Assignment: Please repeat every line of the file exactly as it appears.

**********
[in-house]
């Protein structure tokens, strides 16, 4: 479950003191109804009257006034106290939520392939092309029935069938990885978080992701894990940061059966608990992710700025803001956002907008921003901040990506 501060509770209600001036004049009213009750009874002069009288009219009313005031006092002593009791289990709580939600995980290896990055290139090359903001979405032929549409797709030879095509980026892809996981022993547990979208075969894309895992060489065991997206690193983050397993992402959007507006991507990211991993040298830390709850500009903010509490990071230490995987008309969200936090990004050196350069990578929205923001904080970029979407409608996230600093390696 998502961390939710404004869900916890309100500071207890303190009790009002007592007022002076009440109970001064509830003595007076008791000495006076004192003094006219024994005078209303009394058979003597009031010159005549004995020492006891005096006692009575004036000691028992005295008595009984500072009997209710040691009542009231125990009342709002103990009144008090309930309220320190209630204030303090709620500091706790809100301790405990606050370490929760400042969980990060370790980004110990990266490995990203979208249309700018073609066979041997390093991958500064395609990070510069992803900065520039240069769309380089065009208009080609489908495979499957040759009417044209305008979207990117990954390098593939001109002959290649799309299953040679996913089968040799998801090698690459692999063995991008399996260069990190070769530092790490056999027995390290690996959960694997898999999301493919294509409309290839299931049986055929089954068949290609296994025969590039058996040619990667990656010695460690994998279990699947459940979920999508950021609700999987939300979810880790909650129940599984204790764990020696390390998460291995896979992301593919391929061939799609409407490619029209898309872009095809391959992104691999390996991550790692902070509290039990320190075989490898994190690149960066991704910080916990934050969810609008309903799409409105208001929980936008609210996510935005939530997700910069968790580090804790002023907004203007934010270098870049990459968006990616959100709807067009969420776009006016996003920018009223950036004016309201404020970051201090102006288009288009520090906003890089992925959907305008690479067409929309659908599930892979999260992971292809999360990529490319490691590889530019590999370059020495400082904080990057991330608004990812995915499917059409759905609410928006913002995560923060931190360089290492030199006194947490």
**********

[in-house]
């Protein structure tokens, strides 16, 4: 479950003191109804009257006034106290939520392939092309029935069938990885978080992701894990940061059966608990992710700025803001956002907008921003901040990506 501060509770209600001036004049009213009750009874002069009288009219009313005031006092002593009791289990709580939600995980290896990055290139090359903001979405032929549409797709030879095509980026892809996981022993547990979208075969894309895992060489065991997206690193983050397993992402959007507006991507990211991993040298830390709850500009903010509490990071230490995987008309969200936090990004050196350069990578929205923001904080970029979407409608996230600093390696 998502961390939710404004869900916890309100500071207890303190009790009002007592007022002076009440109970001064509830003595007076008791000495006076004192003094006219024994005078209303009394058979003597009031010159005549004995020492006891005096006692009575004036000691028992005295008595009984500072009997209710040691009542009231125990009342709002103990009144008090309930309220320190209630204030303090709620500091706790809100301790405990606050370490929760400042969980990060370790980004110990990266490995990203979208249309700018073609066979041997390093991958500064395609990070510069992803900065520039240069769309380089065009208009080609489908495979499957040759009417044209305008979207990117990954390098593939001109002959290649799309299953040679996913089968040799998801090698690459692999063995991008399996260069990190070769530092790490056999027995390290690996959960694997898999999301493919294509409309290839299931049986055929089954068949290609296994025969590039058996040619990667990656010695460690994998279990699947459940979920999508950021609700999987939300979810880790909650129940599984204790764990020696390390998460291995896979992301593919391929061939799609409407490619029209898309872009095809391959992104691999390996991550790692902070509290039990320190075989490898994190690149960066991704910080916990934050969810609008309903799409409105208001929980936008609210996510935005939530997700910069968790580090804790002023907004203007934010270098870049990459968006990616959100709807067009969420776009006016996003920018009223950036004016309201404020970051201090102006288009288009520090906003890089992925959907305008690479067409929309659908599930892979999260992971292809999360990529490319490691590889530019590999370059020495400082904080990057991330608004990812995915499917059409759905609410928006913002995560923060931190360089290492030199006194947490």